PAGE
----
I couldn’t find repair manuals either for your unit. I can tell you a couple of things, though. Almost invariably, dripping from the front of the unit is caused by the incorrect slope of the unit. If the drain is slightly clogged and the slope is inadequate, you’ll probably get water accumulation. Too much accumulation and you’ll get a flood. The front panel can come off usually by removing a couple of screws and lifting the panel up and away. You may have to remove the unit from the wall but probably not. Inside you can clean the evaporator coils and see the drain pan at the bottom of the unit. Not knowing what kind of drain you have (is it a hose or a hole on the outside?) it’s hard to say exactly what may be slowing the drain down. A good tool to have for clearing freezer drain lines (for example) is a narrow cable like what’s used on the brakes of a bicycle. You can run that flex cable through your drain to clear it out. If you see a foam air filter with the unit apart, check it to be sure it’s in good shape or if it’s dirty. Either way, clean it or replace it. Hope this helped…sight unseen :-)

  5. Mike Davis

    Thank you very much, Phil. Haven’t had time to check out location of the screws you mentioned just yet, but will. To answer one question you asked is that the drain line goes through a hole to an outside wall and into a p.v.c pipe to a drain canal alongside my house.
    The exterior side hose leaving the house is a spiral ribbed type hose that came with the unit and was installed by the company that sold the unit. We didn’t have any problems with water coming inside for 2 years and now we’re going on the third year and it is starting to drain water inside the house. Last weekend, using your guide on cleaning (1 cup of bleach to 1 gallon of water) I first vacuumed the unit, used a toothbrush to clean the rotor fan blades (very dirty) and then sprayed with your suggested chorine mix. The unit has been running for 3 days and so far no water in the house. It also seems colder. The rotary fan blades were at least blocked by 50 percent and now maybe 10 percent after extensive cleaning. I will go clean some more in two weeks. Thanks very much for your help and also answering my e-mail message. You have been super helpful. Mike in Panama, Panama.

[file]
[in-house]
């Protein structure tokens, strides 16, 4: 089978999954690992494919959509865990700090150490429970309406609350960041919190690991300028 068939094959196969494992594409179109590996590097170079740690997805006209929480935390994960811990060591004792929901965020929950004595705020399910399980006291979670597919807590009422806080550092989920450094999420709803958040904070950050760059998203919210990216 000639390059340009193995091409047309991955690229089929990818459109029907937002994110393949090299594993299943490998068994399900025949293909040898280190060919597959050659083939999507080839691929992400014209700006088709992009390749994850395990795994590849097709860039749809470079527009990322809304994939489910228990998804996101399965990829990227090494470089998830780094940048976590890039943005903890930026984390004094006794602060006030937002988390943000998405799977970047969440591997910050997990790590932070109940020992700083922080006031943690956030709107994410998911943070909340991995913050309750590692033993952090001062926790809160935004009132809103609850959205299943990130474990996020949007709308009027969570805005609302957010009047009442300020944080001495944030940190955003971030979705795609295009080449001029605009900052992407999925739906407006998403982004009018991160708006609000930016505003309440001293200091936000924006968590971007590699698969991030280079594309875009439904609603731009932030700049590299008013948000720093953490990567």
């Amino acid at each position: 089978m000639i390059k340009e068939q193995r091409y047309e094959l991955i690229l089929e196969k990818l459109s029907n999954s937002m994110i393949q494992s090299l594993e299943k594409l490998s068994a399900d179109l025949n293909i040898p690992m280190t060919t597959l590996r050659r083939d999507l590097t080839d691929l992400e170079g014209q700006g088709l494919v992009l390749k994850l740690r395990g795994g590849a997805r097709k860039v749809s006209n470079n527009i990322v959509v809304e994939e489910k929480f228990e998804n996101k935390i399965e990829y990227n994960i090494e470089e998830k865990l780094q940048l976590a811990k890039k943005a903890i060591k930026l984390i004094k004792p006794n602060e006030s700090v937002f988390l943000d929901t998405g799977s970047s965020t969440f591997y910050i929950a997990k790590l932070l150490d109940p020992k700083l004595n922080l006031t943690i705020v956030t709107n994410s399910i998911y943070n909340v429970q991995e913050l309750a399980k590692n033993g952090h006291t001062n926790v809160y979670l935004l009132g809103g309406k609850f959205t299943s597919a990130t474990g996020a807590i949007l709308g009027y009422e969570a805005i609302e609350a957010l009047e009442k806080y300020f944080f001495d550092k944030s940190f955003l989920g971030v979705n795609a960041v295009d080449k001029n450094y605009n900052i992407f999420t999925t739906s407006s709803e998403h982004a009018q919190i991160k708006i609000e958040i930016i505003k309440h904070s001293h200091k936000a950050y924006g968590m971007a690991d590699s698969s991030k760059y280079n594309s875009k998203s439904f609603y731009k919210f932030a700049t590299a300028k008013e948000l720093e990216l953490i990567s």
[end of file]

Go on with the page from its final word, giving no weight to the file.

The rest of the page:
6. Coleen

    Nice article! My house was built in 1980. New air conditioning units were installed in 96. They’ve never been cleaned since then. I think I could clean the outdoor units; no prob. with these instructions. BUT for part 2, it’s in the attic? Where the bugs & other creatures may be lurking? I have my coveralls but don’t think that’s enough protection. Any suggestions? I can’t afford to hire anyone & this must to be my project….

  7. Phil

    Hi Coleen, Thanks for the interesting question…I really don’t think you will have too many issues with bugs since there’s nothing for them to eat in the attic. The worst issues you’ll face are accessibility to your evaporator coils and insulation dust. A long-sleeved shirt is a great thing when working in the attic and be sure to wear a breathing mask. A cheap one from the hardware store should be sufficient. That should be all the protection you need. You might want to be wary of a possible bee hive though. Let me know how it works out! Phil

  8. Dave

    Hi Phil, I read your article about how to clean an attic AC unit coils… My concern is how to even open up the unit… I have a furnace on one side, then the ac unit and then an insulated square “box” on the other side. I can figure out that the clean sheet metal unit is the ac, but I dont see many screws or panels to access this unit…? The ac unit is about 11 years old and just last night it stopped blowing cold air, the compressor outside was spinning but no cold air from the vents inside the house. I climbed up into the attic to see lots of water coming out from under this unit into the drip pan, and some water dripping out from under the insulated “square box” on the end of the unit? The copper pipe that is insulated was nearly frozen (ice build up under the pipe once I pulled back the rubber insulation….? I turned off the ac and ran the heat (it was 84 already in the house) but this seemed to work since lots more water started to drip.
    What caused this and how to fix it?
    Should I try to open this attic unit and clean the coils?
    How do I oil the fan motor and where is it?
    Thank you and great article

    > Dave

  9. Phil

    Hi Dave,

    Thanks for posting. First you are on the right track to clean the coils. So, yes, you should open it up and clean it. Feeze-ups are caused by inadequate air flow across the coils (which can be caused by a few different things, dirty coils being a primary one). It sounds like you may also have a partially clogged drain line if there is a lot of water in other places than at the drip pan.

    You don’t need to run the heat to thaw it out, but it’s a good idea to run the unit in “fan” mode while it thaws although you can just turn it off.

    My suggestion is to clean the evaporator coils and compartment first. Then make sure you have a clear drain line.If you have an air compressor you can “blow out” the drain line pretty easily. Some bleach poured directly into the line will kill any algae built up in there too. Then go outside and clean the compressor coils as well. (I have an article on that too if you need to check it out) Finally change out the filter.